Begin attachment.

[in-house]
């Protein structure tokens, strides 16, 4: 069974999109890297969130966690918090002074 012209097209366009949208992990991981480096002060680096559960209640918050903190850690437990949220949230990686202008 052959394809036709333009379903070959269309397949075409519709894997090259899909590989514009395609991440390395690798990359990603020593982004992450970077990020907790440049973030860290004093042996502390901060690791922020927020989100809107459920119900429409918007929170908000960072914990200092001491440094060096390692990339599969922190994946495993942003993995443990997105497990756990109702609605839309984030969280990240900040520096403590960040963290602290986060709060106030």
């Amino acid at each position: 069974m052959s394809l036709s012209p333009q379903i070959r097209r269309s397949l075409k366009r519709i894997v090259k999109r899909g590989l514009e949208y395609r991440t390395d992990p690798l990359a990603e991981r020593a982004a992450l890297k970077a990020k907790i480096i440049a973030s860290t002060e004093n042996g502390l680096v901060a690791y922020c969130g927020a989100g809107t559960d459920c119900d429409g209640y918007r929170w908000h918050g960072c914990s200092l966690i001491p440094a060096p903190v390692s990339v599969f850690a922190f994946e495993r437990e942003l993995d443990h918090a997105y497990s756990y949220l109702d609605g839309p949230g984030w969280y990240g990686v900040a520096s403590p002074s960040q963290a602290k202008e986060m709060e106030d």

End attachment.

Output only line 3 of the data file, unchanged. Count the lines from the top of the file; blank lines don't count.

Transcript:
């Amino acid at each position: 069974m052959s394809l036709s012209p333009q379903i070959r097209r269309s397949l075409k366009r519709i894997v090259k999109r899909g590989l514009e949208y395609r991440t390395d992990p690798l990359a990603e991981r020593a982004a992450l890297k970077a990020k907790i480096i440049a973030s860290t002060e004093n042996g502390l680096v901060a690791y922020c969130g927020a989100g809107t559960d459920c119900d429409g209640y918007r929170w908000h918050g960072c914990s200092l966690i001491p440094a060096p903190v390692s990339v599969f850690a922190f994946e495993r437990e942003l993995d443990h918090a997105y497990s756990y949220l109702d609605g839309p949230g984030w969280y990240g990686v900040a520096s403590p002074s960040q963290a602290k202008e986060m709060e106030d």